Amid intense hep C competition, Gilead Sciences reported plummeting second-quarter sales for the megablockbuster franchise and slashed its full-year revenue forecast. The results are likely to put even more pressure on Gilead to make a game-changing deal.
Sales for Gilead’s hep C drugs fell a whopping 33% to $2.3 billion in the U.S. and 32% to $775 million in Europe. The unexpected result prompted Gilead to cut 2016 sales guidance to between $29.5 billion and $30.5 billion, down from previous expectations of $30 billion to $31 billion.
As executives explained on a conference call with analysts Monday, the changes reflect “current trends in payer and patient flow dynamics” for hep C. The company is reaping lower revenue per patient and losing market share as fewer hep C patients start therapy.
After the results, Leerink trimmed its revenue forecast for Gilead in 2016 by 3% to 5% and reduced its earnings projection by 6%, analyst Geoffrey Porges said in a note, though the figures remain above consensus. During the call, “management freely admitted their inability to gauge how long their HCV revenue might slide,” Porges said.
Analyst Mark Schoenebaum at Evercore ISI said in a note he’s observed a “gradual decline with stabilization, but no floor yet,” for Gilead’s hep C sales.
Predictably, questions about dealmaking followed the numbers announcement. Analysts and investors have been pressuring Gilead executives about M&A over the past few quarters, and this time around was no different. Responding to questions on the Q2 earnings call, CEO John Milligan said the company "has been very open" about its desire to do deals, "especially deals of a certain size."
Several analysts noted that Gilead plans to ratchet down on its share buybacks--thereby leaving more cash free for dealmaking. The company is said to be in the hunt for Medivation, the oncology-focused biotech that's now in play, with a host of Big Pharma and Big Biotech in pursuit. And Guggenheim analysts last week laid out a few buyout prospects, including Syntax Pharmaceuticals, Corvus Pharmaceuticals and Tesaro, which recently put up impressive data on its cancer-fighting PARP inhibitor niraparib.
The deal talk has heated up in recent quarters as concerns arose about Gilead's flagging growth, and the latest numbers only add to those worries. After revving up billions in sales from its first-to-market next-gen hepatitis C drugs Sovaldi and Harvoni, Gilead has suffered from good old fashioned competition as first AbbVie and then Merck & Co. launched competing cocktails. Bristol-Myers Squibb's Daklinza, used in combination with Sovaldi, has also taken its toll. In total, Gilead's hep C sales fell to $4 billion in the second quarter from last year’s $4.9 billion, “primarily due to a decline in sales” for the company’s superstar hep C combo Harvoni, according to the earnings release.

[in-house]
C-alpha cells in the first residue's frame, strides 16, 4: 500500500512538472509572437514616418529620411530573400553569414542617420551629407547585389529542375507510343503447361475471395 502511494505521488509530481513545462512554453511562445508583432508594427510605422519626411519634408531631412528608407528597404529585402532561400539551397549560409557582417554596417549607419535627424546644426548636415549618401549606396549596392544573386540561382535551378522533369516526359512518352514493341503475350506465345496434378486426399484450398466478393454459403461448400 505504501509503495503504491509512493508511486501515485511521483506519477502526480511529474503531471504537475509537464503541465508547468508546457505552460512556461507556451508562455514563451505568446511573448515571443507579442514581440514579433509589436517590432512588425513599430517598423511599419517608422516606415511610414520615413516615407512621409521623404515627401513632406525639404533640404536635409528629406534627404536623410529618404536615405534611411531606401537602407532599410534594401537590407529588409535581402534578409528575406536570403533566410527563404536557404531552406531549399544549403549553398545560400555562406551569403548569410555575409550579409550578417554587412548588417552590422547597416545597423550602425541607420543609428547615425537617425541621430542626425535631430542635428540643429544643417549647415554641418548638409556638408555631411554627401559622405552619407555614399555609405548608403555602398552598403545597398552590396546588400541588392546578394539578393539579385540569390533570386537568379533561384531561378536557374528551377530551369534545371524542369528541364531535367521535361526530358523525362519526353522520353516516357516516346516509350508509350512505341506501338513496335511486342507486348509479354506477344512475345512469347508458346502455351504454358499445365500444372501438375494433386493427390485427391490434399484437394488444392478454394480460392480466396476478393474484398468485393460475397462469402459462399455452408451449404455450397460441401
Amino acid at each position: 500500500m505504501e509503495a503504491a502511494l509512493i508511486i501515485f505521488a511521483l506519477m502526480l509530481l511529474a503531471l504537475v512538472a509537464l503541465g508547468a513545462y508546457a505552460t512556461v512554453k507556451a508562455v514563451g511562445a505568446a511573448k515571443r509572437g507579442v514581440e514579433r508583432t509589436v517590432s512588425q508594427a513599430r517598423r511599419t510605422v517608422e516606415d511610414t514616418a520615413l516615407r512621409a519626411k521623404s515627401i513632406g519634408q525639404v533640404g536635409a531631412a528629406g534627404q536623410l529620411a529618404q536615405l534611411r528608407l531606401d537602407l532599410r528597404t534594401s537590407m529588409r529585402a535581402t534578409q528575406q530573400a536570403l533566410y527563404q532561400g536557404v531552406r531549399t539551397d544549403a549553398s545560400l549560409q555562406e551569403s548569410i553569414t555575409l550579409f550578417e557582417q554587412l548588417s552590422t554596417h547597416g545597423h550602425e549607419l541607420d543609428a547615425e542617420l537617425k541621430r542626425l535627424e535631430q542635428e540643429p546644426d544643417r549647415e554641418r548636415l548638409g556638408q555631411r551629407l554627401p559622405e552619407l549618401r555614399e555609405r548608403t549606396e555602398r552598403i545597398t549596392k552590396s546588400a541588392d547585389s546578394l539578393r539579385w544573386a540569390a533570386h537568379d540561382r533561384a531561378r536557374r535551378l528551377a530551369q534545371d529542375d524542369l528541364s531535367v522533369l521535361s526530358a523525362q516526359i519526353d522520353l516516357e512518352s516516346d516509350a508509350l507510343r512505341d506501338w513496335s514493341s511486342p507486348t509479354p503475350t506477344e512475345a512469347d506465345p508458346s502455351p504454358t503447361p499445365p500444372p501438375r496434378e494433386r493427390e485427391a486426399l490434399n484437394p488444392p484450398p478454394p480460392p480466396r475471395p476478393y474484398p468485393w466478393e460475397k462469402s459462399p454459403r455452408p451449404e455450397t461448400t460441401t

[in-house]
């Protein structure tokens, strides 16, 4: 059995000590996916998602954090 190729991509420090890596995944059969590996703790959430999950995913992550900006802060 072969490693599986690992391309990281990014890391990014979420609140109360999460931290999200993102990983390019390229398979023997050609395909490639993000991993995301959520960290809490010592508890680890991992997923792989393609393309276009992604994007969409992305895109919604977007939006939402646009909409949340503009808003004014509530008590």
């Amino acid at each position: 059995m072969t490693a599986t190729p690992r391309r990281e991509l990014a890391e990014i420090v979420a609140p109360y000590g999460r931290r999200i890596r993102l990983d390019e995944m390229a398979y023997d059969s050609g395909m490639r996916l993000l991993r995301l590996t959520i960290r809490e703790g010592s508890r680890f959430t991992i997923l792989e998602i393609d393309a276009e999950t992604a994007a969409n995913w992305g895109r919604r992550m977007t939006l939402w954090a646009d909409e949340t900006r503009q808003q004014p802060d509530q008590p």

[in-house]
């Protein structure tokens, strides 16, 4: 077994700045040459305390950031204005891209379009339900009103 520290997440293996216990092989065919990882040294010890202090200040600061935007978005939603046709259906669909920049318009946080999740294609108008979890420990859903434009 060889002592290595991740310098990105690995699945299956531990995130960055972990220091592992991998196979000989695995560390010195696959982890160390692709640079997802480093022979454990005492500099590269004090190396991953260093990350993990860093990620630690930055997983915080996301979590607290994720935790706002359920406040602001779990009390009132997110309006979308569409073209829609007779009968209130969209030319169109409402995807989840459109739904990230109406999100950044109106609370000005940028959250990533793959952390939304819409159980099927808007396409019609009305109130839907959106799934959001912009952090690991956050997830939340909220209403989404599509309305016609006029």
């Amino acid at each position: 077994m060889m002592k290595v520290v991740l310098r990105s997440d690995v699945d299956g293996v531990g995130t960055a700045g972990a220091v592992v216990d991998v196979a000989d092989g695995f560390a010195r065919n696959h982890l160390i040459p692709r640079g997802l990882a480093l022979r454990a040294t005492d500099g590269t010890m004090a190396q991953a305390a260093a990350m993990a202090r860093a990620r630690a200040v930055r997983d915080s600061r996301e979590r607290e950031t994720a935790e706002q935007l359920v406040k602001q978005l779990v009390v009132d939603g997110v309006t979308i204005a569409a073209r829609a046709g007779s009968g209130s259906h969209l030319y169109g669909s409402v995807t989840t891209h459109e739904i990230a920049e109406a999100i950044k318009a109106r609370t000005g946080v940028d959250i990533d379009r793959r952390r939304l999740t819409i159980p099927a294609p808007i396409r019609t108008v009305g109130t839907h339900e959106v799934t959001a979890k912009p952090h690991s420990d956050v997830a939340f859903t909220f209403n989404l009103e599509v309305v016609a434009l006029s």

Unsurprisingly, one of the company's goals is moving beyond its staple antivirals--HIV in addition to hepatitis C--into other fields. Milligan said he's “very interested” in adding to Gilead's pipeline in the "non-antiviral area," and he hopes to end 2016 "with a more complete story of internal and external programs."
One bright spot in the earnings report came from Gilead's antiviral business outside of hep C: The company grew HIV and “other” antiviral sales to $3.1 billion versus last year’s $2.7 billion thanks to Genvoya, Descovy and Odefsey sales increases.
During the quarter, Gilead earned FDA approval for the first all-genotype hep C med, Epclusa, that it priced at a discount to its predecessors. Epclusa’s list price is $74,760 for a 12-week regimen, according to reports, less than Sovaldi or Harvoni, which ring in at $84,000 and $94,500 before discounts.
- here's the release
Gilead's hep C juggernaut continues in Q4, even as U.S. sales fall
Gilead's hep C slowdown cues Q1 miss on sales, profit
Gilead notches FDA approval for first all-genotype hep C med, Epclusa